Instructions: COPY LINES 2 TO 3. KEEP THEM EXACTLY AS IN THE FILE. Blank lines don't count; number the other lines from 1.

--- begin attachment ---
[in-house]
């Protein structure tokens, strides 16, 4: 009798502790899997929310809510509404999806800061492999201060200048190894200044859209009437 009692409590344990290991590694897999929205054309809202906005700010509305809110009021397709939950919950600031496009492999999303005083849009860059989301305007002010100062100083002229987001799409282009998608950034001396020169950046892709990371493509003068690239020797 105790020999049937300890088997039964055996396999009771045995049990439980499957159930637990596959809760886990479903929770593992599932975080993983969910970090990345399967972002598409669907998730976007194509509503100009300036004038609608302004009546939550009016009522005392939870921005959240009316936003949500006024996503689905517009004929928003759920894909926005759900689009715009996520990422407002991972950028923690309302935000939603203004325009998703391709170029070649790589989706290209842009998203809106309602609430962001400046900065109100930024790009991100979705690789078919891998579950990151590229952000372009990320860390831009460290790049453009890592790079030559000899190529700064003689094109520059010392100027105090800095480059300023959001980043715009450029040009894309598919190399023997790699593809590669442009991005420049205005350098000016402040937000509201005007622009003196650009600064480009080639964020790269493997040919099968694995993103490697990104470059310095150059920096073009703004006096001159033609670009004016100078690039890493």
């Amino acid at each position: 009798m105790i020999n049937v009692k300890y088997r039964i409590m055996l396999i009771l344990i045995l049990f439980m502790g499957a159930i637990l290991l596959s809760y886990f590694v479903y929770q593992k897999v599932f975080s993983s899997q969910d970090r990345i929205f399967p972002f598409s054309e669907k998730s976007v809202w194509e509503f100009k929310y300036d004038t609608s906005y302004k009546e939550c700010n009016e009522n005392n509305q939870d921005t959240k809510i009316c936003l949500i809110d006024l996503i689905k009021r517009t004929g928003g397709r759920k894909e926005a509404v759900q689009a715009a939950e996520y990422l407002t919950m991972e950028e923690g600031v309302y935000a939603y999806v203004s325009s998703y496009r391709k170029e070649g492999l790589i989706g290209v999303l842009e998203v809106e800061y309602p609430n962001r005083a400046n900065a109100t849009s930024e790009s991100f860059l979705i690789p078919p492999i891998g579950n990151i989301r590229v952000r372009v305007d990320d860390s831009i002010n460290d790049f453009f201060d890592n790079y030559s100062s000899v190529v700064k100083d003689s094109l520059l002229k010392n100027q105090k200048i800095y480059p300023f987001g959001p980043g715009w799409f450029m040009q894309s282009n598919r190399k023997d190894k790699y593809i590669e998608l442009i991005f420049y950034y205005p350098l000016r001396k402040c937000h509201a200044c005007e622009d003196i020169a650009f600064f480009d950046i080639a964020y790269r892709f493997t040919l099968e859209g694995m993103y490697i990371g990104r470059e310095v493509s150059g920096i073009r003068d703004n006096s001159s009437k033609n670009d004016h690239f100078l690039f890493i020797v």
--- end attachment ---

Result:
């Protein structure tokens, strides 16, 4: 009798502790899997929310809510509404999806800061492999201060200048190894200044859209009437 009692409590344990290991590694897999929205054309809202906005700010509305809110009021397709939950919950600031496009492999999303005083849009860059989301305007002010100062100083002229987001799409282009998608950034001396020169950046892709990371493509003068690239020797 105790020999049937300890088997039964055996396999009771045995049990439980499957159930637990596959809760886990479903929770593992599932975080993983969910970090990345399967972002598409669907998730976007194509509503100009300036004038609608302004009546939550009016009522005392939870921005959240009316936003949500006024996503689905517009004929928003759920894909926005759900689009715009996520990422407002991972950028923690309302935000939603203004325009998703391709170029070649790589989706290209842009998203809106309602609430962001400046900065109100930024790009991100979705690789078919891998579950990151590229952000372009990320860390831009460290790049453009890592790079030559000899190529700064003689094109520059010392100027105090800095480059300023959001980043715009450029040009894309598919190399023997790699593809590669442009991005420049205005350098000016402040937000509201005007622009003196650009600064480009080639964020790269493997040919099968694995993103490697990104470059310095150059920096073009703004006096001159033609670009004016100078690039890493």
């Amino acid at each position: 009798m105790i020999n049937v009692k300890y088997r039964i409590m055996l396999i009771l344990i045995l049990f439980m502790g499957a159930i637990l290991l596959s809760y886990f590694v479903y929770q593992k897999v599932f975080s993983s899997q969910d970090r990345i929205f399967p972002f598409s054309e669907k998730s976007v809202w194509e509503f100009k929310y300036d004038t609608s906005y302004k009546e939550c700010n009016e009522n005392n509305q939870d921005t959240k809510i009316c936003l949500i809110d006024l996503i689905k009021r517009t004929g928003g397709r759920k894909e926005a509404v759900q689009a715009a939950e996520y990422l407002t919950m991972e950028e923690g600031v309302y935000a939603y999806v203004s325009s998703y496009r391709k170029e070649g492999l790589i989706g290209v999303l842009e998203v809106e800061y309602p609430n962001r005083a400046n900065a109100t849009s930024e790009s991100f860059l979705i690789p078919p492999i891998g579950n990151i989301r590229v952000r372009v305007d990320d860390s831009i002010n460290d790049f453009f201060d890592n790079y030559s100062s000899v190529v700064k100083d003689s094109l520059l002229k010392n100027q105090k200048i800095y480059p300023f987001g959001p980043g715009w799409f450029m040009q894309s282009n598919r190399k023997d190894k790699y593809i590669e998608l442009i991005f420049y950034y205005p350098l000016r001396k402040c937000h509201a200044c005007e622009d003196i020169a650009f600064f480009d950046i080639a964020y790269r892709f493997t040919l099968e859209g694995m993103y490697i990371g990104r470059e310095v493509s150059g920096i073009r003068d703004n006096s001159s009437k033609n670009d004016h690239f100078l690039f890493i020797v």